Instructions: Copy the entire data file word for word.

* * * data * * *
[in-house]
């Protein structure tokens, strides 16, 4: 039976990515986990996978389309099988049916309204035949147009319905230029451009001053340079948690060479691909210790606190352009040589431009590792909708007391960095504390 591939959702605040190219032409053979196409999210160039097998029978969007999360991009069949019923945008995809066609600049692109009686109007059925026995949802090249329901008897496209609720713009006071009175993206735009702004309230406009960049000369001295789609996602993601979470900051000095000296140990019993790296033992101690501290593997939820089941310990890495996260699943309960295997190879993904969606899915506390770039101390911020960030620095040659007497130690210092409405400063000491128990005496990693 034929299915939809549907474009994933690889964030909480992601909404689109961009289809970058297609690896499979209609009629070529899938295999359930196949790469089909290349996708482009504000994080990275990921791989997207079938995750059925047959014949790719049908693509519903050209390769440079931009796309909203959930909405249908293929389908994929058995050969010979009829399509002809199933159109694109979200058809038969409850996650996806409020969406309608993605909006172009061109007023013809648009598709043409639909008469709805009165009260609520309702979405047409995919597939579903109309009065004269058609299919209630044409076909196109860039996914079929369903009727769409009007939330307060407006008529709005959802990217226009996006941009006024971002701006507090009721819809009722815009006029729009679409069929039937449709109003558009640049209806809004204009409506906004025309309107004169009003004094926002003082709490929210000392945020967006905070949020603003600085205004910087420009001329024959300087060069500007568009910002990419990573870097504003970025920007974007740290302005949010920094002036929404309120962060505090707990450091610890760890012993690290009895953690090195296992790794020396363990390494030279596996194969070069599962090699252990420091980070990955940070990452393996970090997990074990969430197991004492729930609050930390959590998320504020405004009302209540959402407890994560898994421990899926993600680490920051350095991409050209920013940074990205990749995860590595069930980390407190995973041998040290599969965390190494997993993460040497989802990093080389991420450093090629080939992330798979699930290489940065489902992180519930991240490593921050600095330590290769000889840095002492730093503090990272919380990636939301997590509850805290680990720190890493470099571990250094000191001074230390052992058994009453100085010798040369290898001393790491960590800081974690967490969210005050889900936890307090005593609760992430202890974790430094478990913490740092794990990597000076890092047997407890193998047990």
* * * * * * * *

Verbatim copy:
[in-house]
């Protein structure tokens, strides 16, 4: 039976990515986990996978389309099988049916309204035949147009319905230029451009001053340079948690060479691909210790606190352009040589431009590792909708007391960095504390 591939959702605040190219032409053979196409999210160039097998029978969007999360991009069949019923945008995809066609600049692109009686109007059925026995949802090249329901008897496209609720713009006071009175993206735009702004309230406009960049000369001295789609996602993601979470900051000095000296140990019993790296033992101690501290593997939820089941310990890495996260699943309960295997190879993904969606899915506390770039101390911020960030620095040659007497130690210092409405400063000491128990005496990693 034929299915939809549907474009994933690889964030909480992601909404689109961009289809970058297609690896499979209609009629070529899938295999359930196949790469089909290349996708482009504000994080990275990921791989997207079938995750059925047959014949790719049908693509519903050209390769440079931009796309909203959930909405249908293929389908994929058995050969010979009829399509002809199933159109694109979200058809038969409850996650996806409020969406309608993605909006172009061109007023013809648009598709043409639909008469709805009165009260609520309702979405047409995919597939579903109309009065004269058609299919209630044409076909196109860039996914079929369903009727769409009007939330307060407006008529709005959802990217226009996006941009006024971002701006507090009721819809009722815009006029729009679409069929039937449709109003558009640049209806809004204009409506906004025309309107004169009003004094926002003082709490929210000392945020967006905070949020603003600085205004910087420009001329024959300087060069500007568009910002990419990573870097504003970025920007974007740290302005949010920094002036929404309120962060505090707990450091610890760890012993690290009895953690090195296992790794020396363990390494030279596996194969070069599962090699252990420091980070990955940070990452393996970090997990074990969430197991004492729930609050930390959590998320504020405004009302209540959402407890994560898994421990899926993600680490920051350095991409050209920013940074990205990749995860590595069930980390407190995973041998040290599969965390190494997993993460040497989802990093080389991420450093090629080939992330798979699930290489940065489902992180519930991240490593921050600095330590290769000889840095002492730093503090990272919380990636939301997590509850805290680990720190890493470099571990250094000191001074230390052992058994009453100085010798040369290898001393790491960590800081974690967490969210005050889900936890307090005593609760992430202890974790430094478990913490740092794990990597000076890092047997407890193998047990």